Treatment of Acute Necrotizing Eosinophilic Myocarditis With Immunosuppression and Mechanical Circulatory Support
This article requires a subscription to view the full text. If you have a subscription you may use the login form below to view the article. Access to this article can also be purchased.
Drug rash with eosinophilia and systemic symptoms is a type IVb delayed hypersensitivity reaction characterized by cutaneous eruption, eosinophilia, fever, lymphadenopathy, and hepatitis, with potential involvement of the heart, lungs, and kidneys. The pathophysiology is not completely understood, yet it is thought that inciting medications may directly stimulate T cells via the T-cell receptor. Acute necrotizing eosinophilic myocarditis (ANEM) is a severe complication of drug rash with eosinophilia and systemic symptoms. ANEM has an unknown incidence, but a reported mortality of >50% and average survival of <4 days.1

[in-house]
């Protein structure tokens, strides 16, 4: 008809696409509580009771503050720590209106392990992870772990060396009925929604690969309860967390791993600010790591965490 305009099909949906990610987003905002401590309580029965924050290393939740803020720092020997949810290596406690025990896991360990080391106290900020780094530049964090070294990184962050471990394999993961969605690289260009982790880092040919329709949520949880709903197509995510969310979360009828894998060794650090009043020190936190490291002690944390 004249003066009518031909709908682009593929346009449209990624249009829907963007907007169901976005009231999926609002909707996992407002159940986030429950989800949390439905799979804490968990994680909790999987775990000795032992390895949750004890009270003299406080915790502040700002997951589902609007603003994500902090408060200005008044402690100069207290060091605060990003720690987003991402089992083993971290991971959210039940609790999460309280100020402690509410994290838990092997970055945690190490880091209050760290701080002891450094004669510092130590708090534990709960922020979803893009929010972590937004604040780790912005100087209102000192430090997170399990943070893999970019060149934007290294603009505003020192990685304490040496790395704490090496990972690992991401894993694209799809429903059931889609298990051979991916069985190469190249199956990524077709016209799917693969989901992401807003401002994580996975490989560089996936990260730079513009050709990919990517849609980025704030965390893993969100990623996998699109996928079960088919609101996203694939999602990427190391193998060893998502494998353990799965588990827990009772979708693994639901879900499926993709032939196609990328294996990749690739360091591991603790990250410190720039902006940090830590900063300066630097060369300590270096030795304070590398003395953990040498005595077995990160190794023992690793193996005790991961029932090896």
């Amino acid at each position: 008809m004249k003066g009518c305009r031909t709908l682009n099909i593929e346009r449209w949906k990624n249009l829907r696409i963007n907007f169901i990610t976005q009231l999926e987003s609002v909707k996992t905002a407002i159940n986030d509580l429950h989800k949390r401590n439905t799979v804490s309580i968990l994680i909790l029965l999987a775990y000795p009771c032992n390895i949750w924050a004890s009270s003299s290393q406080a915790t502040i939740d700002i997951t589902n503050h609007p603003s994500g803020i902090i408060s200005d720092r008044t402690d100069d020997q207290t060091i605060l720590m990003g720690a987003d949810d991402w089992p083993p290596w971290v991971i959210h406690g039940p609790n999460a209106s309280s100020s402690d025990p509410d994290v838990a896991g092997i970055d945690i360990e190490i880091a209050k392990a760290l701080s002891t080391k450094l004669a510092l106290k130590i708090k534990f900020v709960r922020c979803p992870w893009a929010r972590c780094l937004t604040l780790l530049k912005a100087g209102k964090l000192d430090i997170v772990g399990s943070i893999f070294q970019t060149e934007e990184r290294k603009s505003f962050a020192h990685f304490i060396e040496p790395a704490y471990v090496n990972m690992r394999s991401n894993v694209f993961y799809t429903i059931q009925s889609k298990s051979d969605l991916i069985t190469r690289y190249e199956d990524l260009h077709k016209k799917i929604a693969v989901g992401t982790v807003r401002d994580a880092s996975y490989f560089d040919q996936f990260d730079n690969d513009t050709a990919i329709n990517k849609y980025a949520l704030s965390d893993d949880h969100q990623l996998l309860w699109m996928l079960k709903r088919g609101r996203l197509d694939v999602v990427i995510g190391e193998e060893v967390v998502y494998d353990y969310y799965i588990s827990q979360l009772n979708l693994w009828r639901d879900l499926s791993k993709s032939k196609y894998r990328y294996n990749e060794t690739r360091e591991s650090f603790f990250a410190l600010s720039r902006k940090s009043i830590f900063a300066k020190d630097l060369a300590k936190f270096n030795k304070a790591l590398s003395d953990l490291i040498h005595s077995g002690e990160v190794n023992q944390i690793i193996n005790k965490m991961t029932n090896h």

A 21-year-old previously healthy woman with skin biopsy–proven drug rash with eosinophilia and systemic symptoms, related to minocycline use for acne and treated recently with an oral steroid taper, presented to the emergency department with 4 days of worsening chest pain and dyspnea. Shortly after arrival, she suffered pulseless electric activity …